Chausath Yogini Temple: Saraswati

As you walk through the circular hypaethral Chausath Yogini Temple, do closely observe the yogini figurines. You would witness the strong influences of Buddhist Tantra; Greeks, Romans, and Japanese cultures on the sculpture. During a period of Tantric dominance within Buddhism, many of the Mahayana Buddhist texts were transmitted through the Himalayan passes to Nepal, Tibet, Java, China, and eventually Japan.

It seems that the people of other civilizations took a keen interest in the Chausath Yogini Temple. Was it only for trade and commerce? Or was it also for the acquisition of the ancient knowledge of occult power? It still remains shrouded in a mystery.

In this blog, I will give an insight into the unknown aspects of the Yogini Saraswati. As we take a closer look at the 22nd, 23rd, and 30th Yogini figurines with their various aspects in the Chausath Yogini Temple, we get reminded of the Indian goddess Saraswati. Some researchers consider the 22nd, 23rd, and 30th yoginis as Saraswati, Birupa, and Kaumari respectively.

Saraswati can be considered as Indian counterpart of the Greek Athena, the goddess of warfare, art, and crafts; the Roman Minerva, the goddess of music, poetry, medicine, wisdom, commerce, weaving, and crafts; the Egyptian Seshat, the goddess of wisdom, music, and speech; the Celtic Brigid, the goddess of the hearth, medicine, arts, and wisdom; the Tibetian Neela Saraswati, the Buddhist Vajra Saraswati, Vajrana-Sarasvati, Vajra-Sarada and Mahasarasvati; and the Japanese Benzaiten, the goddess of wisdom, fertility, and abundance.

Neela Saraswati is a manifestation of Tibetian goddess Tara who is associated with speech (‘Vacdevi’ is another name of Saraswati), culture, and learning. In the Tibetian tradition, Neela Saraswati is known as Yang Cheng Mo. She is the goddess of performing arts, especially music. In her musical moment and demeanor, Neela Saraswati is called Piwa Karpo. Her Chinese Buddhist name is Miao-yin-mu.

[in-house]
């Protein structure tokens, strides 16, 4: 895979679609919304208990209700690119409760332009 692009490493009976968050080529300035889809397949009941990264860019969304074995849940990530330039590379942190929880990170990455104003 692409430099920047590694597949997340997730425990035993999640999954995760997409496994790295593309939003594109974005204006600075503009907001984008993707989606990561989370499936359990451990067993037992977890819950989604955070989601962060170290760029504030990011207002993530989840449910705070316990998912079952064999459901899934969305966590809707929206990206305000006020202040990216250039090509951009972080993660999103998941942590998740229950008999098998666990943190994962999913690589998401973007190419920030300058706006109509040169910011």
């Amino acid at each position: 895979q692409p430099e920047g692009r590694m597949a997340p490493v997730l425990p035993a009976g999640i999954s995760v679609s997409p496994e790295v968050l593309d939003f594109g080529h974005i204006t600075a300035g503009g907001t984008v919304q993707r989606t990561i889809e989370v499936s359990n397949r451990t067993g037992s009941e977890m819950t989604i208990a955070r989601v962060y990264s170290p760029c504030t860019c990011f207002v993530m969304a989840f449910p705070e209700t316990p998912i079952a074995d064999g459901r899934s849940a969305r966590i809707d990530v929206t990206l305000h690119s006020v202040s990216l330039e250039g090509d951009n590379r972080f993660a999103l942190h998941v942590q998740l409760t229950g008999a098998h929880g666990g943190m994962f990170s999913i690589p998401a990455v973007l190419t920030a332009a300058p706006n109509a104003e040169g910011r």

The 22nd Yogini figurine, depicted as a four-armed deity, gracefully stands on a serpent, with a stringed instrument stretching from the left shoulder to the right thigh. She is seen twitching her moustache with her left upper hand. Her braid of hair looks like a rising flame, some kind of a curse for those men who have exploited vulnerable women throughout the ages. It is as if the power is being raised from the earth by drawing the energy from the element of fire.

Here we find an association of Indian Saraswati with the Egyptian Seshat who also has a musical instrument in her hands. Snake is — at times — linked with the Roman Minerva and the Celtic Brigid, and well associated with the Japanese Benzaiten who is at times depicted with a white snake headdress. Snakes, dragons, and foxes are strongly linked with this Japanese goddess. Both the deities, Athena and Minerva are seen having olive trees along with them.

The 23rd Yogini figurine, depicted as a two-armed figurine with a braid of hair on her head. This yogini is without any ‘vahan’ or vehicle. There are lines of water flowing below her feet. Some call her the river goddess and some refer to her as ‘Saraswati’. In the Vedas, we do see the reference of Saraswati as a river with strong healing properties. The Japanese Benten/ Benzaiten is also associated with water, thunder, and lightning.

The figurine seems to be a non-tantric, benign, graceful, and yet a powerful form; an epitome of purity standing in the ‘dwibhanga’ pose on the rippling water/ waves of a flowing river. To me, she seems to strike a balance with her right foot firmly placed on the solid pedestal and her left foot on the carved ripples created by the flowing river.

The 30th Yogini figurine stands on a peacock-like bird. The Indian Saraswati is associated with both swan and peacock while the owl is associated with both Greek Athena and the Roman Minerva.

I was quite fascinated and tried to communicate with the three yogini figurines. The message that came through was to traverse through the challenges of life stoically with the head held high, employ the strength of willpower, and yet to remain flexible till the end of Life’s journey.

The write-up is based on the knowledge acquired from a teacher, my observation, and my research work when I had visited the Chausath Yogini Temple thrice between the years 2015 and 2018.

(to be continued…)

Originally published at https://www.speakingtree.in.

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